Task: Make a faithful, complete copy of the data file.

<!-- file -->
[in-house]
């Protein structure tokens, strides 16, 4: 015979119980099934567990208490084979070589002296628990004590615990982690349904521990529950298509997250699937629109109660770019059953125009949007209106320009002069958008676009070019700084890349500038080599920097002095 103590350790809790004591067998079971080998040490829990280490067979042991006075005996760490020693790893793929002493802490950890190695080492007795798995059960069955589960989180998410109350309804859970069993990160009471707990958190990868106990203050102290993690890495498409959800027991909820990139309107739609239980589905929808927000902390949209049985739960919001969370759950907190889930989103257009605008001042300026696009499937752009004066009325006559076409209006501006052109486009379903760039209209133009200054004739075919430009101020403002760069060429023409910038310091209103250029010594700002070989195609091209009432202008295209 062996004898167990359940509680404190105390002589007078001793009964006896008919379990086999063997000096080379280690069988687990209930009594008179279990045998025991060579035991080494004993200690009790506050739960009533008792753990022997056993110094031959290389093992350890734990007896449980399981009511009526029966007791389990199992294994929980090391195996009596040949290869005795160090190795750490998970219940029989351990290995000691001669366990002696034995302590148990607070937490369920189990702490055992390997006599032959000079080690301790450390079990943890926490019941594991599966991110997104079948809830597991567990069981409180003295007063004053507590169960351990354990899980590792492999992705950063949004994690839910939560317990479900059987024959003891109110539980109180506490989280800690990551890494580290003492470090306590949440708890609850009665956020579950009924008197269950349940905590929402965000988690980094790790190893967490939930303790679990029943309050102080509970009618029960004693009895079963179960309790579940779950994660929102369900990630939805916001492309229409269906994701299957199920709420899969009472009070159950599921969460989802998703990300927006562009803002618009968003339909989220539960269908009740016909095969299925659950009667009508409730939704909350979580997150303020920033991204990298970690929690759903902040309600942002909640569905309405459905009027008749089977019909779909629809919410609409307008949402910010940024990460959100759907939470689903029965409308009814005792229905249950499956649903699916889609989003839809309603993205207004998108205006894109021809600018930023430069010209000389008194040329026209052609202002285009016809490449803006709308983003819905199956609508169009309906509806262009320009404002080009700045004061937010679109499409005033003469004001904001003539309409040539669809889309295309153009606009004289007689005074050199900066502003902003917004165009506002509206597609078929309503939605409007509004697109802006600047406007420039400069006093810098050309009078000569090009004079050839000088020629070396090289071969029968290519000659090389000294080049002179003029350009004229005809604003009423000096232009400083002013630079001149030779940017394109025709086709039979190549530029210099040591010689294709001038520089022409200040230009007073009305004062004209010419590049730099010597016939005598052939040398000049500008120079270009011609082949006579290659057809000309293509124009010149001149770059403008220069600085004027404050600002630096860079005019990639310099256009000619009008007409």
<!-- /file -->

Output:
[in-house]
């Protein structure tokens, strides 16, 4: 015979119980099934567990208490084979070589002296628990004590615990982690349904521990529950298509997250699937629109109660770019059953125009949007209106320009002069958008676009070019700084890349500038080599920097002095 103590350790809790004591067998079971080998040490829990280490067979042991006075005996760490020693790893793929002493802490950890190695080492007795798995059960069955589960989180998410109350309804859970069993990160009471707990958190990868106990203050102290993690890495498409959800027991909820990139309107739609239980589905929808927000902390949209049985739960919001969370759950907190889930989103257009605008001042300026696009499937752009004066009325006559076409209006501006052109486009379903760039209209133009200054004739075919430009101020403002760069060429023409910038310091209103250029010594700002070989195609091209009432202008295209 062996004898167990359940509680404190105390002589007078001793009964006896008919379990086999063997000096080379280690069988687990209930009594008179279990045998025991060579035991080494004993200690009790506050739960009533008792753990022997056993110094031959290389093992350890734990007896449980399981009511009526029966007791389990199992294994929980090391195996009596040949290869005795160090190795750490998970219940029989351990290995000691001669366990002696034995302590148990607070937490369920189990702490055992390997006599032959000079080690301790450390079990943890926490019941594991599966991110997104079948809830597991567990069981409180003295007063004053507590169960351990354990899980590792492999992705950063949004994690839910939560317990479900059987024959003891109110539980109180506490989280800690990551890494580290003492470090306590949440708890609850009665956020579950009924008197269950349940905590929402965000988690980094790790190893967490939930303790679990029943309050102080509970009618029960004693009895079963179960309790579940779950994660929102369900990630939805916001492309229409269906994701299957199920709420899969009472009070159950599921969460989802998703990300927006562009803002618009968003339909989220539960269908009740016909095969299925659950009667009508409730939704909350979580997150303020920033991204990298970690929690759903902040309600942002909640569905309405459905009027008749089977019909779909629809919410609409307008949402910010940024990460959100759907939470689903029965409308009814005792229905249950499956649903699916889609989003839809309603993205207004998108205006894109021809600018930023430069010209000389008194040329026209052609202002285009016809490449803006709308983003819905199956609508169009309906509806262009320009404002080009700045004061937010679109499409005033003469004001904001003539309409040539669809889309295309153009606009004289007689005074050199900066502003902003917004165009506002509206597609078929309503939605409007509004697109802006600047406007420039400069006093810098050309009078000569090009004079050839000088020629070396090289071969029968290519000659090389000294080049002179003029350009004229005809604003009423000096232009400083002013630079001149030779940017394109025709086709039979190549530029210099040591010689294709001038520089022409200040230009007073009305004062004209010419590049730099010597016939005598052939040398000049500008120079270009011609082949006579290659057809000309293509124009010149001149770059403008220069600085004027404050600002630096860079005019990639310099256009000619009008007409």